FSF is creating a problem that never existed!
Posted Oct 2, 2006 19:26 UTC (Mon) by landley
In reply to: FSF is creating a problem that never existed!
Parent article: Busy busy busybox
> I'm also worried that RMS justifies the closed decision-making process
> of the GPLv3 because: "Most of our community does not appreciate
> freedom" .
While I remain as amused as ever by those who would impose democracy at
gunpoint, spread by the sword the philosophy of turning the other cheek,
or otherwise force people to be free against their will, I'd like to point
out that the argument being covered here wasn't really about the contents
of GPLv3. It's about GPLv2 being "good enough", and a dual license being
extra work to maintain.
Some people consider a BSD license to be "good enough". I disagree
because a BSD/MIT style license seems to encourage forking by having your
developers hired away to work on a proprietary version (ala the history of
BSD: Bill Joy leaving Berkeley for Sun in 1982, the CSRG going to BSDI a
decade later, Jordan Hubbard going from FreeBSD to MacOS X a few years
ago...) GPLv2 prevents that; the forks can converge because you always
get the patches back, and Linus or Andrew can change employers freely
without jeopardizing their ability to contribute to the project. This is
With GPLv3 the FSF is off on an ideological kick trying to open up the
Xbox, which has _NOTHING_ to do with the purpose of GPLv2. I see the
purpose of GPLv2 as to keep open source projects from forking off closed
source proprietary versions that suck away seasoned developers every time
they develop enough momentum to become commercially interesting. GPLv2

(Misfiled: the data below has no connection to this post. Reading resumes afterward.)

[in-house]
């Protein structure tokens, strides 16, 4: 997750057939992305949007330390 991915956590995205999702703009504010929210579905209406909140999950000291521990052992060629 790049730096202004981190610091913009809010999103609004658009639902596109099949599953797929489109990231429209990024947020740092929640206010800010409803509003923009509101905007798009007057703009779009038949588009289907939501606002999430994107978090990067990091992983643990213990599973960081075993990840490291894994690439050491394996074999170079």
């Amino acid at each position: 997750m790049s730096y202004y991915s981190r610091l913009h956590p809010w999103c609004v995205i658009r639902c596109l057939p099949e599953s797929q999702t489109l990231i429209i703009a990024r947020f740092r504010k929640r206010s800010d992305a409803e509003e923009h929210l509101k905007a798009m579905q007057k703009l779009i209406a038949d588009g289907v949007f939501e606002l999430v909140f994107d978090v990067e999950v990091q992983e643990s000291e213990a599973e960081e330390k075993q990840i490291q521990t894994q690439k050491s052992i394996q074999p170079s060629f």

keeps code commodity, and prevents anybody from trying to corner the
market by throwing money at developers. (Maybe this is bad for some
individual developers, but it's very good for the _project_ and thus
better for _most_ developers. And Linus hasn't exactly gone hungry.)
GPLv2 has an excellent pragmatic effect, good for the project's
development. And when shooting for this effect, GPLv2 nails it. Thus I
continue to want to use GPLv2, no matter what the FSF says. Now the FSF
seem to be pissed that Google won't let users run arbitrary code on its
servers, and are trying to draft me into this new fight over Tivo and the
Xbox (I own neither), and I'm just not _interested_. That's not what I
thought this "or later" clause was for, I dislike being coerced, and I'm
not giving them any more blank checks.
But fundamentally, the central issue for me is that GPLv2 is good enough,
it still works fine for me, I don't need other licenses, and I never asked
for more than GPLv2 provides. There didn't used to _be_ a GPLv3, and I
still don't see the need for it. Using "but what if it goes away"
fearmongering to leverage a whole new agenda is kind of slimy, and despite
the chicken little act GPLv2 is NOT going away as long as the Linux kernel
uses it. And if I have to make a choice between throwing in my lot with
the Linux kernel developers, or throwing in my lot with the FSF? It's no
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